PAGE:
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Law school hopefuls will soon have six opportunities a year to take the Law School Admission Test.

The Law School Admission Council, which administers the LSAT, announced Thursday that it’s increasing the number of times the test is offered from four to six. Adding test dates will give takers more flexibility and help adjust to a changing law school admissions cycle, the Council said.

“The additional test dates are an important part of LSAC’s continuing efforts to reduce barriers to entry into legal education,” said Susan Krinsky, chair of the council’s board of trustees and associate dean for students at the University of Maryland Francis King Carey School of Law. Krinsky added that the Council, “will continue to look for innovative ways to enhance access and diversity in legal education, while ensuring the quality of both the LSAT and all the services we offer.”

The LSAT has long been offered in June, September or October, December and February. Beginning in the 2018-19 cycle, the test will be offered in June, September, November, January, March, and again in June.

The move is just the latest in a number of changes and new initiatives the Council has launched in recent months—an usual amount of activity for a standardized exam that has changed little in decades. The LSAT is facing new competition from the GRE, which a handful of law schools are using or will soon accept in admissions.

“It’s a great change,” said Jeff Thomas, executive director of pre-law programs at Kaplan Test Prep. “It gives students more access, more choice, reduces the stress and anxiety a little bit and truly gives students time to prepare and take the test on the schedule that works better for them—at least better than being pigeonholed into four dates.”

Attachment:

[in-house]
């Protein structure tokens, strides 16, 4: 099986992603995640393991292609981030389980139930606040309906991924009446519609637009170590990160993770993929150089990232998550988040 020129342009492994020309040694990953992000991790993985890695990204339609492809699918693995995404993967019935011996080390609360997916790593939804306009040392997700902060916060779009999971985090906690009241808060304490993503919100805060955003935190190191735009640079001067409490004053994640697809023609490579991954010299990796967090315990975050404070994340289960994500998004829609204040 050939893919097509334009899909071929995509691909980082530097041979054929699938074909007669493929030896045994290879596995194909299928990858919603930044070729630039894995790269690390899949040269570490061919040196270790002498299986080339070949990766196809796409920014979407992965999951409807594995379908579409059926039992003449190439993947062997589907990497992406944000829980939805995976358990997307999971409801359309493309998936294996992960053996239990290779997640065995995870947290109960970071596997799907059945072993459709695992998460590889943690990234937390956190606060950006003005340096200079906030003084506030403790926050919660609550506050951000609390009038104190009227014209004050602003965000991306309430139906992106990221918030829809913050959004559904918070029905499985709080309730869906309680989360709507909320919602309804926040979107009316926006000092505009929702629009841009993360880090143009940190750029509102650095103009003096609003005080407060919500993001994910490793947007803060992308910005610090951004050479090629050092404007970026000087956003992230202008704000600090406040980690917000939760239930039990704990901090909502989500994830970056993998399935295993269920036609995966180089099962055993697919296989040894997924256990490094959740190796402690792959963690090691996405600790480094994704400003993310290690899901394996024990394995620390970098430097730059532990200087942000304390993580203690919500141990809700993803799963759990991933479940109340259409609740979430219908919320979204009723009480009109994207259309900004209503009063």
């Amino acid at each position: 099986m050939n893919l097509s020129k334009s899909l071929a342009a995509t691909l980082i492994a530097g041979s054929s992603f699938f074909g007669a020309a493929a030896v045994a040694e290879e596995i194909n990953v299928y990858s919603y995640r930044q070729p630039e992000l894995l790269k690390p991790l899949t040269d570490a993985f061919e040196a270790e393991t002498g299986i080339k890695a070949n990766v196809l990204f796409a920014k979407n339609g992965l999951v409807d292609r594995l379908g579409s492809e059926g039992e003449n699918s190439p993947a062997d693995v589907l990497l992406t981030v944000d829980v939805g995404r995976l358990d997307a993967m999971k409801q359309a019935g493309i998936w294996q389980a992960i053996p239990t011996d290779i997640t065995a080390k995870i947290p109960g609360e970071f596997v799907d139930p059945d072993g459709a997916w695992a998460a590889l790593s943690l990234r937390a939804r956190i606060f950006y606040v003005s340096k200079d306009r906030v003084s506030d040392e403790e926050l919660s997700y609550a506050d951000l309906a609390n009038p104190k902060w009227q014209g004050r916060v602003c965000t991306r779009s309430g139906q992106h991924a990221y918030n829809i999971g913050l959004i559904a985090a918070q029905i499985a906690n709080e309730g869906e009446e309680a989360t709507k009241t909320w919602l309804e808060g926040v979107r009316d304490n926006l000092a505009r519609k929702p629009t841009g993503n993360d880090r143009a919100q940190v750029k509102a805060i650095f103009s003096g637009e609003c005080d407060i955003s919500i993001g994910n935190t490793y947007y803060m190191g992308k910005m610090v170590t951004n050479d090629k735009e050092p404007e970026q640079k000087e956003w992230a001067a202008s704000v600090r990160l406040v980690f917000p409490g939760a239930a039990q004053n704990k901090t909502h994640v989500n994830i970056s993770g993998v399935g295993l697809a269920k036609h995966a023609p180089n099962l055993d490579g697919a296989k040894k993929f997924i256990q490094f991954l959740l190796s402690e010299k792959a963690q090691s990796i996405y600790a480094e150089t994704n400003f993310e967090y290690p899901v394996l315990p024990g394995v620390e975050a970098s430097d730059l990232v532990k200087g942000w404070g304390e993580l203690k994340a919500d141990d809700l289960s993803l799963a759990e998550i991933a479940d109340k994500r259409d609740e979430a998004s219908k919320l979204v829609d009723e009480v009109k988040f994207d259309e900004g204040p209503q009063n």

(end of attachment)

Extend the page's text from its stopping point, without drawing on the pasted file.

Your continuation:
The move isn’t exactly a surprise. Krinsky and incoming Council president Kellye Testy hinted strongly in May that the board would expanding the number of testing dates, in part because many law schools no longer adhere to strict application deadlines in the winter and spring.

Last year, the University of Arizona James E. Rogers College of Law became the first to use the GRE, and Harvard Law School announced in March that it will soon begin accepting that alternative test. Officials at Northwestern University Pritzker School of Law said recently that they are considering using the test as well. The GRE is offered digitally on a rolling basis throughout the year.

“Candidly, I think [the Council] is maybe a little bit fearful of competition from the GRE,” Thomas said. “Anything it can do to make their test more accessible to students and lower that barrier to entry, those are all student-friendly changes.”

Last month, the Council conducted its first nationwide pilot of a computerized LSAT—it’s the only graduate-level standardized entrance exam still offered on paper. That pilot was a success, the Council said Thursday.

And several weeks ago, the Council announced that it was lifting its restriction on the number of times test takers may sit for the exam over a two-year period. That change may encourage people to sit for the test more times, though Thomas warned against the more-is-more approach.

“Students will still have all of their scores reported to the schools where they apply,” he said. “Our advice remains: Find a test date that works best for you, prepare for it once, get a great score once. Don’t leave any doubt in the minds of the admission committee.”

Contact Karen Sloan at ksloan@alm.com. On Twitter: @KarenSloanNLJ

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